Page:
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Raysor v. Port Authority

July 15, 1985


Appeal by plaintiff from a judgment awarding damages against a police officer for false arrest and malicious prosecution after a jury trial. The jury also found that neither of two arresting officers had violated 42 U.S.C. § 1983. The United States District Court for the Southern District of New York, Mary Johnson Lowe, Judge, had earlier dismissed plaintiff's tort claims against the officers' employer, the alleged complainant, and the complainant's employer. Judgment affirmed in part and reversed in part and cause remanded.

Author: Oakes

Before: LUMBARD, OAKES and CARDAMONE, Circuit Judges.

OAKES, Circuit Judge :

Five years ago, Benjamin F. Raysor, Jr., was arrested for possession of stolen property while seeking to return two bottles of vitamin pills without the sales slip to the Cornucopia Health Foods Store ("Cornucopia"), located in the World Trade Center. After the case against Raysor was dismissed on the prosecutor's motion for want of proof, Raysor brought suit for violation of his civil rights under 42 U.S.C. § 1983 (1982) and for false arrest and malicious prosecution under state law against Judith Fox, both personally and as owner of Cornucopia; the store's other owners, Ms. Fox's husband Larry Fox, Larry Manheimer, and Nature Bar Health Foods, Inc.; the two arresting officers, Officer Nathaniel Simpson and Sergeant Michael Vergura; and the officers' employer, the Fort Authority of New York and New Jersey. After a jury trial, judgment was entered in the United States District Court for the Southern District of New York, Mary Johnson Lowe, Judge, in favor of Raysor on his state tort claims in the amount of $16, the approximate cost of the pills, against Sergeant Vergura, the chief arresting police officer. Raysor's section 1983 claim and all of his claims against the other defendants were either dismissed or decided in favor of the defendants. On appeal, we reverse and remand for a new trial because the verdict was inconsistent and the damages inadequate as well as inconsistent and the damages inadequate as well as inconsistent with the theory of relief sought, perhaps owing to deficiencies in the charge. We also reverse as to the dismissal of the tort claims against Officer Simpson and the Port Authority. We affirm the dismissal of the health food store of defendants Judith Fox, Larry Fox and Nature Bar Health Foods, Inc.*fn1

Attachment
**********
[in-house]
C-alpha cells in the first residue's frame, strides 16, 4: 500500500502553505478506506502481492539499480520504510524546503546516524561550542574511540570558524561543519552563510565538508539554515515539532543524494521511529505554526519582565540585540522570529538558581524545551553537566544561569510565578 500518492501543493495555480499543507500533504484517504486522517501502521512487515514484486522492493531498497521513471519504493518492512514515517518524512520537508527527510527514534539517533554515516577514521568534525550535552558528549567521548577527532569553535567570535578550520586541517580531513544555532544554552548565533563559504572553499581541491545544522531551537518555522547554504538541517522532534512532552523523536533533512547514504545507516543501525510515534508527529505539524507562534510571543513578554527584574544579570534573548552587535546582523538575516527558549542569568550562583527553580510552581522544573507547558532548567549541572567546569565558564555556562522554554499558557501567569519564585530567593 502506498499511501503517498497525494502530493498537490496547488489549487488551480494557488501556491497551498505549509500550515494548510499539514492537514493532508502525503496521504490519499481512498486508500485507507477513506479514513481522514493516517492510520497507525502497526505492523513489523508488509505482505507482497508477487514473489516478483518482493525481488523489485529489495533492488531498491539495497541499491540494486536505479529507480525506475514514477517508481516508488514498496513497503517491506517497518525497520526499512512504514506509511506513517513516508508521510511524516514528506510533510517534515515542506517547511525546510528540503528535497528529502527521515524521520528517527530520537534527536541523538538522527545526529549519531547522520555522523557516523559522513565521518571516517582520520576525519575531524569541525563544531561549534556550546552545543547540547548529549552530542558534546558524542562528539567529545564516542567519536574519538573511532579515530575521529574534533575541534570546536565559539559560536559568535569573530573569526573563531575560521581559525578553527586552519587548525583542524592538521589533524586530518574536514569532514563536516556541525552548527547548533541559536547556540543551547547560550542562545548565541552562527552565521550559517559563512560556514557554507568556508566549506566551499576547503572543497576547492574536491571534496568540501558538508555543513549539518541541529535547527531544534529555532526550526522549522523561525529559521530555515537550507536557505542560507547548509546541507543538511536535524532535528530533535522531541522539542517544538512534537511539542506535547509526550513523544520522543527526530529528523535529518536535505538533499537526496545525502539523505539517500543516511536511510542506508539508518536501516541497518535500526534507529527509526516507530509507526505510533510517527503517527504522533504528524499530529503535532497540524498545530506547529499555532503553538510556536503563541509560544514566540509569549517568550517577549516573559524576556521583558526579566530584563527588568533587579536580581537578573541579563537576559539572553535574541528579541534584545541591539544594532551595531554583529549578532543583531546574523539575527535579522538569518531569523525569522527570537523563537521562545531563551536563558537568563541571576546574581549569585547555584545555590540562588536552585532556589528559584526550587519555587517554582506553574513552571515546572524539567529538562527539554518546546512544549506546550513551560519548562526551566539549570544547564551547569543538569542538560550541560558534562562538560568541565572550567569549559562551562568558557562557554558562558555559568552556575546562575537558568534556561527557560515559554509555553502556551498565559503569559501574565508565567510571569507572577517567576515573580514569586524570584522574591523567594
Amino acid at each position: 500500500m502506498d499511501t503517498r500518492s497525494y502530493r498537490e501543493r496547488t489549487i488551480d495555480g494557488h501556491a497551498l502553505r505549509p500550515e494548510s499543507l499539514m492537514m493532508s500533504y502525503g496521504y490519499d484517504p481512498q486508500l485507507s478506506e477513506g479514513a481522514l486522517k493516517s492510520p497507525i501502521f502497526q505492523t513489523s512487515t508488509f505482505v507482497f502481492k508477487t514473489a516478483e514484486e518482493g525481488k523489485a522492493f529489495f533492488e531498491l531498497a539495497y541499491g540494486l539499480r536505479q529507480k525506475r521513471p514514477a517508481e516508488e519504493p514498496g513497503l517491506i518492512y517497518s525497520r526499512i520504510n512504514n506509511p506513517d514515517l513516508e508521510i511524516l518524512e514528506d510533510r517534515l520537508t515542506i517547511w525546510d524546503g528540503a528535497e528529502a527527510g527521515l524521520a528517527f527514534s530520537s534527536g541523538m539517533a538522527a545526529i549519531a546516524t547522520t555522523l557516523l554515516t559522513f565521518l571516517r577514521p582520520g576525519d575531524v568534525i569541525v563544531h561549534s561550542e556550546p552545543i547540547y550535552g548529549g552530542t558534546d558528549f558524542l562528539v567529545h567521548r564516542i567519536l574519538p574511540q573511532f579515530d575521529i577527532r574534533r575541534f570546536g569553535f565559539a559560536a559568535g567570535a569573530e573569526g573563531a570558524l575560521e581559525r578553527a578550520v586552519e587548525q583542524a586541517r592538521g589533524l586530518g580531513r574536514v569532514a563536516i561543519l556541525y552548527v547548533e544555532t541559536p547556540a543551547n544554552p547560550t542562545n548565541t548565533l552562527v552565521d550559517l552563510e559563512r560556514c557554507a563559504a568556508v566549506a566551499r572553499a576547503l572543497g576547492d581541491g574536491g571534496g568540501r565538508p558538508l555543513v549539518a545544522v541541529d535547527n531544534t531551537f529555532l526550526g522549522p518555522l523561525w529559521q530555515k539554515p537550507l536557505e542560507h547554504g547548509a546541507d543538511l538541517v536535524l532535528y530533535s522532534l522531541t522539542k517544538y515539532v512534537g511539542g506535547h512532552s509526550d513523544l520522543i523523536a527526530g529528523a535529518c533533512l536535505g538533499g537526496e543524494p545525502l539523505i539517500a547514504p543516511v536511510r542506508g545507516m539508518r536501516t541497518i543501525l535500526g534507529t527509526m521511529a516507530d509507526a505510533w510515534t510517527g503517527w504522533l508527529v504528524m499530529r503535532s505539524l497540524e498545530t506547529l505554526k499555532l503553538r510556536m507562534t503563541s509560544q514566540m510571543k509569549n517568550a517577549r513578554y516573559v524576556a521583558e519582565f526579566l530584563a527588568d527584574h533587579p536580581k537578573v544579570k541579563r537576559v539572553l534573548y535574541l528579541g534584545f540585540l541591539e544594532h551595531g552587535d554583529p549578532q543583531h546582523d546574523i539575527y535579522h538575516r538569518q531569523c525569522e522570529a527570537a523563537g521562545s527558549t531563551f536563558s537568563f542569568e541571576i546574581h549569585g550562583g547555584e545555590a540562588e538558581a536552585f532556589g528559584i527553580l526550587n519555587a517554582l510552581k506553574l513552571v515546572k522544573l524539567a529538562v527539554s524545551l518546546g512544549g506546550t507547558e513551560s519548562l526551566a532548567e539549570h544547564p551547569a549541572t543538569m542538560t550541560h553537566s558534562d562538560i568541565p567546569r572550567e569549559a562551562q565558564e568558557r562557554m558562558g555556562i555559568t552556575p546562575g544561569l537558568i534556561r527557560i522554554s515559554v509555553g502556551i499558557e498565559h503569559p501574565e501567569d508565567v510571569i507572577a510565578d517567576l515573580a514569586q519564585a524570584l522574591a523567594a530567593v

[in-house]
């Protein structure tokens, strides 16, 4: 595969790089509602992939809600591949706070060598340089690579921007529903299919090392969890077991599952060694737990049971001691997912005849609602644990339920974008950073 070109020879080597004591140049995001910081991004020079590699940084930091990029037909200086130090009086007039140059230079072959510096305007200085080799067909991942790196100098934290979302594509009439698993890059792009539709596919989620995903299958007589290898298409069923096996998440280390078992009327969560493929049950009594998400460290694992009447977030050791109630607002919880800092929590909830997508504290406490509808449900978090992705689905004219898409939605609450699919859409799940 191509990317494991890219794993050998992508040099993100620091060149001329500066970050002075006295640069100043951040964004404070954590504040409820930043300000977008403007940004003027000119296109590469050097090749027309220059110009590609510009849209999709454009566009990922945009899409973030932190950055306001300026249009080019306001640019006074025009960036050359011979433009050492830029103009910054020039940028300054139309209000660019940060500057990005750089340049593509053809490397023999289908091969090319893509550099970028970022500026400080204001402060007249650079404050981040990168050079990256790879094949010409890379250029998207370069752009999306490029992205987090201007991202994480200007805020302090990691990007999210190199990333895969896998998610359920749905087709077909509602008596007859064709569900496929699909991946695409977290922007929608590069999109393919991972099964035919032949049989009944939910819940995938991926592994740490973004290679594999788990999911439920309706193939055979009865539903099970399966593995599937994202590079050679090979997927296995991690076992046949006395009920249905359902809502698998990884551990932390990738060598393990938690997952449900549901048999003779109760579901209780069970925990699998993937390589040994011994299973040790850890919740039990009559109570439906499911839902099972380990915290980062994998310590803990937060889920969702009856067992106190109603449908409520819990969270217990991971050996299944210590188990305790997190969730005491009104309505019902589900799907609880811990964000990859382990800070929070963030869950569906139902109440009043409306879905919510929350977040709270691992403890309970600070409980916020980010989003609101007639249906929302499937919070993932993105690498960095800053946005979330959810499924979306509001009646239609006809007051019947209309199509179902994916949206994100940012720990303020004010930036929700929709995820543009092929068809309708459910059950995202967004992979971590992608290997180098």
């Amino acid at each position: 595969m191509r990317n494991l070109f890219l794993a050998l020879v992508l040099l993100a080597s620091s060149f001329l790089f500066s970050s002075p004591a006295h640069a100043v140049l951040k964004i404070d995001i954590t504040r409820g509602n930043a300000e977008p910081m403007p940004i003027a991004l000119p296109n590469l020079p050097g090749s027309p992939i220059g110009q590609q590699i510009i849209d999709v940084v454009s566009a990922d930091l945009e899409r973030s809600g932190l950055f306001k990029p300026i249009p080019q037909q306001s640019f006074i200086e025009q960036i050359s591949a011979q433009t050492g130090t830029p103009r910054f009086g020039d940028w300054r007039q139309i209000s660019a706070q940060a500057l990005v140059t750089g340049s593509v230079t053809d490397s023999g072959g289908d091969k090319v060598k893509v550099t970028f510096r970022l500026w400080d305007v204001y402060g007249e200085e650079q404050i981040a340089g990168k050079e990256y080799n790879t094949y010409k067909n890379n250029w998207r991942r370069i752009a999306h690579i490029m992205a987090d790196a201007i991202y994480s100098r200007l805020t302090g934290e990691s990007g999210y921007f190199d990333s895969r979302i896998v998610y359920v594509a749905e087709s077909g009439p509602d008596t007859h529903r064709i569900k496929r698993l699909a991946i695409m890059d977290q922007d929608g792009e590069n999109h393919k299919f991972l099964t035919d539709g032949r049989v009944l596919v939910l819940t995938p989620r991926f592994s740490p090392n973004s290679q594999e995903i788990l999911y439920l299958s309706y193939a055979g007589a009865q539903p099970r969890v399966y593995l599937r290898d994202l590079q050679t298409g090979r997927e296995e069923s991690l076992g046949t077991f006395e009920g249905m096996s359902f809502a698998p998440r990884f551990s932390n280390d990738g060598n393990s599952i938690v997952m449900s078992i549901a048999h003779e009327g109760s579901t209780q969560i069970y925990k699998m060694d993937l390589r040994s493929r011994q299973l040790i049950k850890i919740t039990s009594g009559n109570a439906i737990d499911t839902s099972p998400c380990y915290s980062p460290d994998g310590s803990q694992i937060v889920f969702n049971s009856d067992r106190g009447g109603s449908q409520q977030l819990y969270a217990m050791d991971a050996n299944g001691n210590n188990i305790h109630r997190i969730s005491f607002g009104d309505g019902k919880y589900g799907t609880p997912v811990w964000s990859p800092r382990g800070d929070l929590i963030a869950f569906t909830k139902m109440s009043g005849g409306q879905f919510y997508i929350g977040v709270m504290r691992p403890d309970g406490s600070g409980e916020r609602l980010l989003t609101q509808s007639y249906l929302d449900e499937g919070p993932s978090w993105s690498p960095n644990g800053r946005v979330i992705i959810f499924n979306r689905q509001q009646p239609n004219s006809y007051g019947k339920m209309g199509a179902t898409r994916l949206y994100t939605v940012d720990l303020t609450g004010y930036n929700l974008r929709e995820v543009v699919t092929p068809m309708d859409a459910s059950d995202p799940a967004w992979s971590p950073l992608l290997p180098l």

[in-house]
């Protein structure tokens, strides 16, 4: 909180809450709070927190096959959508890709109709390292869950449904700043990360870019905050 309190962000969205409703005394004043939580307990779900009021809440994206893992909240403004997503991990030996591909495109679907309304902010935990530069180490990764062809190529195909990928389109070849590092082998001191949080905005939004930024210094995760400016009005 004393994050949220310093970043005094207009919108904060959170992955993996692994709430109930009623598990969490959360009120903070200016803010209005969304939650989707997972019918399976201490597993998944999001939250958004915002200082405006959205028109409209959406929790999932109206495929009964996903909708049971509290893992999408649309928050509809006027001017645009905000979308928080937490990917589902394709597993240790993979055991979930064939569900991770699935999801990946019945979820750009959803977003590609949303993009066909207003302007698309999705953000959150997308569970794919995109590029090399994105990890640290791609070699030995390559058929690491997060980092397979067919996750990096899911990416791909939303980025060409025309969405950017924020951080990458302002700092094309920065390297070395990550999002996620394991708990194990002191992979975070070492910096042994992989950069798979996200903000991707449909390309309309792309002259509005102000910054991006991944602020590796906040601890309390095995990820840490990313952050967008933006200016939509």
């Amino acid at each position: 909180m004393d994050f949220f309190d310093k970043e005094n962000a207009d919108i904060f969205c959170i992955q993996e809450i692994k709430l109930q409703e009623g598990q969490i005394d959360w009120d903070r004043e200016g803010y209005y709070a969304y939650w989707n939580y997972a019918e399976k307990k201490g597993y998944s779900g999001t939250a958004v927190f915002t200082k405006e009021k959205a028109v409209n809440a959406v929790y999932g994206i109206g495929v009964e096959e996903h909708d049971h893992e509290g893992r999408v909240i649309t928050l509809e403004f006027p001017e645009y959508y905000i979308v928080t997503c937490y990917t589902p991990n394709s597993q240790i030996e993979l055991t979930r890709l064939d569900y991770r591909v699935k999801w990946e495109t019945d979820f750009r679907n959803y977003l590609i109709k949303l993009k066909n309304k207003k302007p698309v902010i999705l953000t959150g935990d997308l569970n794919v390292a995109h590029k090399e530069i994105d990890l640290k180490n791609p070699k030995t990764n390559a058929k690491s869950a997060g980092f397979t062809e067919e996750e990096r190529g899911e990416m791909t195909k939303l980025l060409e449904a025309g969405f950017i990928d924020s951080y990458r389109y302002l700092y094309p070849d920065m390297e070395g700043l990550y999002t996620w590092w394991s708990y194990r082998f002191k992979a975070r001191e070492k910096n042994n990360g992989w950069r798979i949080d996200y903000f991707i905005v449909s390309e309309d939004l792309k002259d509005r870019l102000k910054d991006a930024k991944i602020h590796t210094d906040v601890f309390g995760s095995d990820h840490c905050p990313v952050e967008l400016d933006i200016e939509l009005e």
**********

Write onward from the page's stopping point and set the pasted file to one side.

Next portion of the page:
It was undisputed that on September 5, 1980, between 12:30 and 1:00 p.m., Raysor requested a refund for two bottles of vitamin tablets from defendant Judith Fox in her capacity as acting cashier for Cornucopia. Raysor had the vitamins in his possession but no sales slip, and a dispute arose between him and Ms. Fox.

Raysor and Ms. Fox related very different versions of their dispute at trial. Raysor claimed that Ms. Fox accused him of stealing and that they argued over ownership of the vitamin bottles. Ms. Fox either making any such accusation or arguing over ownership of the vitamins. Instead, she testified that she merely followed store policy by refusing to give a refund without proof of purchase, while Raysor cursed and threatened her without provocation, calling her a "bitch" and saying that if she were a man he would punch her in the face. These remarks Raysor in turn denied making. In addition, a pretrial stipulation and order stated that Raysor was never profane during the altercation and did not physically or orally menace or threaten anyone.

In any vent, the dispute grew so heated that Ms. Fox called the Port Authority police, telling them, according to her testimony, "there's a man causing a ruckus who may or may not have taken vitamins. Please come up he's threatening me." Vergura responded.*fn2 According to Officer Simpson, the first to arrive on the scene, Ms. Fox told him the vitamin pills were her property. Simpson then asked Raysor to accompany him to the Port Authority police desk, downstairs in the World Trade Center, for questioning. Anxious to set matters straight, Raysor went willingly.

Shortly thereafter, the police also asked Ms. Fox to come downstairs for separate questioning. As Vergura recalled, Ms. Fox said that she had seen Raysor in the aisle, near the vitamin pills before he presented them for refund or exchange, that "the pills belong to the store, he didn't come in here with them pills," and that if Raysor would give the pills back she would not press charges. All witnesses agreed that when Vergura then told Raysor he was free to leave if he surrendered the vitamins, Raysor steadfastly insisted that the pills were his and that he was not going to give them up as a matter of principle. Vergura testified, in addition, that he relayed Raysor's position to Ms. Fox and she responded, "No, I put up with too much abuse, I'll let him walk, but he has to give the pills back." Ms. Fox, however, remembered saying, "I don't care about any vitamins, I just don't want the man to come back in the store and threaten me, and I do not want to press charges."